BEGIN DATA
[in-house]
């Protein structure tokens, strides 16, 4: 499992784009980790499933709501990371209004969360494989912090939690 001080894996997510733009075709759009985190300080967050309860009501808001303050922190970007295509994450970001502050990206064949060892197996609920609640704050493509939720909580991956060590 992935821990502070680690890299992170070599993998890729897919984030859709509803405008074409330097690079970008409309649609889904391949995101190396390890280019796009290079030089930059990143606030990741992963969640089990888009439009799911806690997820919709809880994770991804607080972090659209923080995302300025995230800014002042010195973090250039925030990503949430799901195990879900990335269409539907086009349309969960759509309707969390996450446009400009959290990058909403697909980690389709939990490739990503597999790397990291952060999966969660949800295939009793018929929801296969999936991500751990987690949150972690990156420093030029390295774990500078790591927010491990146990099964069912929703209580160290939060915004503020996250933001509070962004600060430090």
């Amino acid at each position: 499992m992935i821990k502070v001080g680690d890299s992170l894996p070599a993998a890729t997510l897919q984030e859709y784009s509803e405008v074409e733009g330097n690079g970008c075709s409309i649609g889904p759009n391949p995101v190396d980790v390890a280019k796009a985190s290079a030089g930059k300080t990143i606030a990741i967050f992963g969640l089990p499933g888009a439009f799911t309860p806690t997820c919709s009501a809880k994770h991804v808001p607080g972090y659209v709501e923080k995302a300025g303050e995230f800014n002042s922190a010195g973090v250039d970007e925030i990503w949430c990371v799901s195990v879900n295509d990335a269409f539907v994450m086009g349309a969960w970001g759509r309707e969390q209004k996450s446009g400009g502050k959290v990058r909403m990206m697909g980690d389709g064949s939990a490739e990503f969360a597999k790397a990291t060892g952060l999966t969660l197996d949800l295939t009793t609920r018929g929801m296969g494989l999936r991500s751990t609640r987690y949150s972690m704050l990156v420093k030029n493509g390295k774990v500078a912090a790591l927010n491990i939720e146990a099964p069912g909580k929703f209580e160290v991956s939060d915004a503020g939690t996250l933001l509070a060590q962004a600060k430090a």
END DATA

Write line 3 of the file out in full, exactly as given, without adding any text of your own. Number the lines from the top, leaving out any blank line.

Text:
């Amino acid at each position: 499992m992935i821990k502070v001080g680690d890299s992170l894996p070599a993998a890729t997510l897919q984030e859709y784009s509803e405008v074409e733009g330097n690079g970008c075709s409309i649609g889904p759009n391949p995101v190396d980790v390890a280019k796009a985190s290079a030089g930059k300080t990143i606030a990741i967050f992963g969640l089990p499933g888009a439009f799911t309860p806690t997820c919709s009501a809880k994770h991804v808001p607080g972090y659209v709501e923080k995302a300025g303050e995230f800014n002042s922190a010195g973090v250039d970007e925030i990503w949430c990371v799901s195990v879900n295509d990335a269409f539907v994450m086009g349309a969960w970001g759509r309707e969390q209004k996450s446009g400009g502050k959290v990058r909403m990206m697909g980690d389709g064949s939990a490739e990503f969360a597999k790397a990291t060892g952060l999966t969660l197996d949800l295939t009793t609920r018929g929801m296969g494989l999936r991500s751990t609640r987690y949150s972690m704050l990156v420093k030029n493509g390295k774990v500078a912090a790591l927010n491990i939720e146990a099964p069912g909580k929703f209580e160290v991956s939060d915004a503020g939690t996250l933001l509070a060590q962004a600060k430090a």